Linux Adoptionpress release concerning the rise of Linux in China. "China's Linux market revenue reached USD11.8 million in 2005, up 27.1% over 2004. 2005 saw a steady growth in the China Linux market, brought about mainly by the huge volume of government procurements and large-scale SCO Unix replacement by major banks and industrial projects such as Telecommunication and Internet cafes. Along with the growing acceptance of Linux in the China market, IDC also noted that Linux servers were adopted for high-end, mission critical support applications in some industries and Linux desktops were able to withstand the competition of pirated Windows to hold its market share." covers a large deployment of Red Hat Enterprise Linux at the Life Insurance Corporation of India (LIC). "LIC will deploy Red Hat Enterprise Linux across its 2,048 branches, 100 divisional offices, seven zonal offices, head office, subsidiary offices and overseas locations. The Linux deployment will provide LIC with a uniform, finely tuned operating system environment, along with security and integrity for its core application software. The implementation will also include utilisation of enterprise-layered solutions through Linux Servers for management, provisioning and monitoring of Red Hat Network." looks at the deployment of Linux, particularly Red Hat, in Indian businesses. ""Linux has become prettly stable. We never considered Windows because of the perception that it has a lot of vulnerabilities. Hence, we adopted the Linux route and are satisfied with the results," says Tejinderpal Singh Miglani, CTO, Indiabulls. IDBI's Sanjay Sharma, Head IT, corroborates this view. IDBI has been using an Oracle HR management and financial accounting system, which runs on Linux. From Sharma's perspective, this is a "mission-critical" application. "We did evaluate options like Unix and Windows too. However, we did not want to be tied up to resource-hungry applications and any particular vendor. Besides, you hardly have a problem of viruses with Linux," he says."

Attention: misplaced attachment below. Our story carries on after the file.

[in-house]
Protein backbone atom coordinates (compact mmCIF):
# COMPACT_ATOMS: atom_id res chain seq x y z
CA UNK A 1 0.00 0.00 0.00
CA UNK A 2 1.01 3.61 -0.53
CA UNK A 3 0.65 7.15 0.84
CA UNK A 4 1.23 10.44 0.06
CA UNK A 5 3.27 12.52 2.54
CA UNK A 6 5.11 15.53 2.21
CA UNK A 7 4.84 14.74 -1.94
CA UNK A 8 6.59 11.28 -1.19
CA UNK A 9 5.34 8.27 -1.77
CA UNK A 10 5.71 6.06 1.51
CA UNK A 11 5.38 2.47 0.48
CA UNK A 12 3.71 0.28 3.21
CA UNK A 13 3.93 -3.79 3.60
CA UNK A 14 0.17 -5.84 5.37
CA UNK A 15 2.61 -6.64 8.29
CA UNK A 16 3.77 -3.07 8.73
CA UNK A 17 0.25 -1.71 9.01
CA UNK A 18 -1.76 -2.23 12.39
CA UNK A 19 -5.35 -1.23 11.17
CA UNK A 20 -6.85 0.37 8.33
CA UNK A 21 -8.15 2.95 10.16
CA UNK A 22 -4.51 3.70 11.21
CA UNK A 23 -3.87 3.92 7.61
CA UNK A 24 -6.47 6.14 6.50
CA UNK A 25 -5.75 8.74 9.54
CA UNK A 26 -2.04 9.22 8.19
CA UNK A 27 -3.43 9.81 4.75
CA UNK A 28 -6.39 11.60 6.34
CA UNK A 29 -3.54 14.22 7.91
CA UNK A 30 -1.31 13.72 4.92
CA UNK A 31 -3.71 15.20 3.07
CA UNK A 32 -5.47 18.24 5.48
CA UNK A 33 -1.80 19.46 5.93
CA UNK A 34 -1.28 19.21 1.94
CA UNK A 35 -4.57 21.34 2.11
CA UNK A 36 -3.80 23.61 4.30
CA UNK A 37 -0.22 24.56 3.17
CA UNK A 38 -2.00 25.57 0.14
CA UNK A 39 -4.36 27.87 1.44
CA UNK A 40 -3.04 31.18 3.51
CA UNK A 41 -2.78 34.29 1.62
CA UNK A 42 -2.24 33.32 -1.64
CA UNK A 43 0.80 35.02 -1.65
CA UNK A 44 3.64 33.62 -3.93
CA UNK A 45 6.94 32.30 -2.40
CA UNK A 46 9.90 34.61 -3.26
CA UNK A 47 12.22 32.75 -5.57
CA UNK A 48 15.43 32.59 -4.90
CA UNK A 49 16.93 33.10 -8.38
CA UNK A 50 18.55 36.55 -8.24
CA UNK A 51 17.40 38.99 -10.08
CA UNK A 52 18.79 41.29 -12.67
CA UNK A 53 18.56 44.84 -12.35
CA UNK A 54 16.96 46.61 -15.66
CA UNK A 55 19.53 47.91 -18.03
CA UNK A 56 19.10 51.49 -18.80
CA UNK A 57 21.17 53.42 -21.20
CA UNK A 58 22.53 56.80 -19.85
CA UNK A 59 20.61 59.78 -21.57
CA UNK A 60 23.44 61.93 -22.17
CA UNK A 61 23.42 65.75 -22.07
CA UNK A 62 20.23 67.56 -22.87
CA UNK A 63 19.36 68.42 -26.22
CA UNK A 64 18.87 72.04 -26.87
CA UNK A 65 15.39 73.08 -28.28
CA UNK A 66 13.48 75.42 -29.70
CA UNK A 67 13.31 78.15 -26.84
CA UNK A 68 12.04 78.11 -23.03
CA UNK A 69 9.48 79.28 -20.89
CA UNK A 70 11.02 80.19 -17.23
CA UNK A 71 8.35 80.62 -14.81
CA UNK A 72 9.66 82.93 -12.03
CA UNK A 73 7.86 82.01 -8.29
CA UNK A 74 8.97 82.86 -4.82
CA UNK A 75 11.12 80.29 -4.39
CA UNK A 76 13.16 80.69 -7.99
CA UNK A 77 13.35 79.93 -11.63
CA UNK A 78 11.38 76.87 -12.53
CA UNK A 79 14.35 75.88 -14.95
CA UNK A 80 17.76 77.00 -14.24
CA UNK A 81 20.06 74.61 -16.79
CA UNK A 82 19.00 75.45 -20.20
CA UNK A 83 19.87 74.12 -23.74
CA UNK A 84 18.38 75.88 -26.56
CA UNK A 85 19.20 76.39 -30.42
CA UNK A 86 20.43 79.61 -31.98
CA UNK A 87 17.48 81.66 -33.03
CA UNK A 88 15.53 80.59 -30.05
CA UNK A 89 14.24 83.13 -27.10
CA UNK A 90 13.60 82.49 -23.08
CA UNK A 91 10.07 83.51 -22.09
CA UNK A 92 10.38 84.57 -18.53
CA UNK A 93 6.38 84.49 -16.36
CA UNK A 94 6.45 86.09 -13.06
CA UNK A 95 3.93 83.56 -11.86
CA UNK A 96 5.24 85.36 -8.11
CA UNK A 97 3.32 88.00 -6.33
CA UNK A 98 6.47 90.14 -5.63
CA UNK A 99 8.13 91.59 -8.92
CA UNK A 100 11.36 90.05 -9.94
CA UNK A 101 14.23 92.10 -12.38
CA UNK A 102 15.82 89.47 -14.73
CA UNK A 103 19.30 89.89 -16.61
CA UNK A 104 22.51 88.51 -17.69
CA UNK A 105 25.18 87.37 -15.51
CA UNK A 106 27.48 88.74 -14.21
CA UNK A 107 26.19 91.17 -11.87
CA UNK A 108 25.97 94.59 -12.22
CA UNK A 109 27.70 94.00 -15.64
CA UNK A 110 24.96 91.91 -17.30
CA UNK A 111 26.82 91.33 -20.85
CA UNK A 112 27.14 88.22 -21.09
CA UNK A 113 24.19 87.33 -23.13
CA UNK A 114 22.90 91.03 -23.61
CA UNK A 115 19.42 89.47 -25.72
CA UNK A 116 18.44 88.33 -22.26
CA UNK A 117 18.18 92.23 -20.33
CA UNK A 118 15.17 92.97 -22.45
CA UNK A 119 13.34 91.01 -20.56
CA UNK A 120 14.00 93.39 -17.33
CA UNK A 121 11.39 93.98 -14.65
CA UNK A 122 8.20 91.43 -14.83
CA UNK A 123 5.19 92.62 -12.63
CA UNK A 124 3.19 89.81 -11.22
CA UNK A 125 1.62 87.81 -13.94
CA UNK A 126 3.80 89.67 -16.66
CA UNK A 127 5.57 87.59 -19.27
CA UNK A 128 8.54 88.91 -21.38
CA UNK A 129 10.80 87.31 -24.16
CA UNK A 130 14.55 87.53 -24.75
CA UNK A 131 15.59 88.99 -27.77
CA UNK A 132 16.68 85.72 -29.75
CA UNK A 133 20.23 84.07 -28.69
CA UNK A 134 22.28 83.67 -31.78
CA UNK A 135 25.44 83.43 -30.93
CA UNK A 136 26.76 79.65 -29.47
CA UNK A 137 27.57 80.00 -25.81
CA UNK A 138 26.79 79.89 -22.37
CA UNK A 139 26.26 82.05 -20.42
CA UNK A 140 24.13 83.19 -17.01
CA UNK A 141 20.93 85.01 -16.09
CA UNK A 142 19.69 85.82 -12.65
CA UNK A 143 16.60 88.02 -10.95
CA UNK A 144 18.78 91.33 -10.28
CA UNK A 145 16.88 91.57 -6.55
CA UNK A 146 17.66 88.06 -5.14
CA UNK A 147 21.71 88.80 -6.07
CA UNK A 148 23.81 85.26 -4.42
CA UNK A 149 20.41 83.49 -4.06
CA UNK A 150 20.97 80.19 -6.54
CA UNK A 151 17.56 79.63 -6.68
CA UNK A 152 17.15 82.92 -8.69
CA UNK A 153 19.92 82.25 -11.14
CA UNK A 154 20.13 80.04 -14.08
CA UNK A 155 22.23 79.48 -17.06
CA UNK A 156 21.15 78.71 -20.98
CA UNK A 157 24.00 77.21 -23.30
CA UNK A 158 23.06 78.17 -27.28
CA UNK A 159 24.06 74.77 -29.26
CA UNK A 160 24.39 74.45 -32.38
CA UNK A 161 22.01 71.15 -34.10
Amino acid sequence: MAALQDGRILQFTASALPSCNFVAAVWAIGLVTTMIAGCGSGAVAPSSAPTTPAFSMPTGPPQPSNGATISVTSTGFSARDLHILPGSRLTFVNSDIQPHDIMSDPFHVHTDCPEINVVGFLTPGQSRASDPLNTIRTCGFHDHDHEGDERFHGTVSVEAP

Interviewstalks to Sendmail's Eric Allman about the release of several applications as open-source software. "One candidate for sharing is the company's Mailcenter Store, Allman said. The technology archives e-mail once it reaches its destination server and lets personal computers access it over a network. Another possibility is the Mailstream Manager, an engine that handles mail according to policies and that accepts plug-ins for tasks such as screening out viruses, or complying with regulatory requirements." an interview with Anthony Towns. "NF: What do you see as Debian's biggest challenges for the next year? AT: One major challenge is ensuring that we find ways to allow all the people who want to contribute something to Debian to do so -- the time it takes to get through our new-maintainer process is one problem we have in that aspect, but it can also be hard just getting any idea where your help is actually wanted; and in a volunteer project like Debian, you need to make sure you harness all the help you possibly can." has announced the latest interview in their People Behind KDE series. "Tonight, the People Behind KDE interview series brings you an interview with Kenneth Wesley Wimer II. As an KDE artist, he is known for his work on KDE's artwork and the Oxygen Icons for KDE 4. An American living in Germany, Kenneth tells you what he wants us to know about himself in this interview."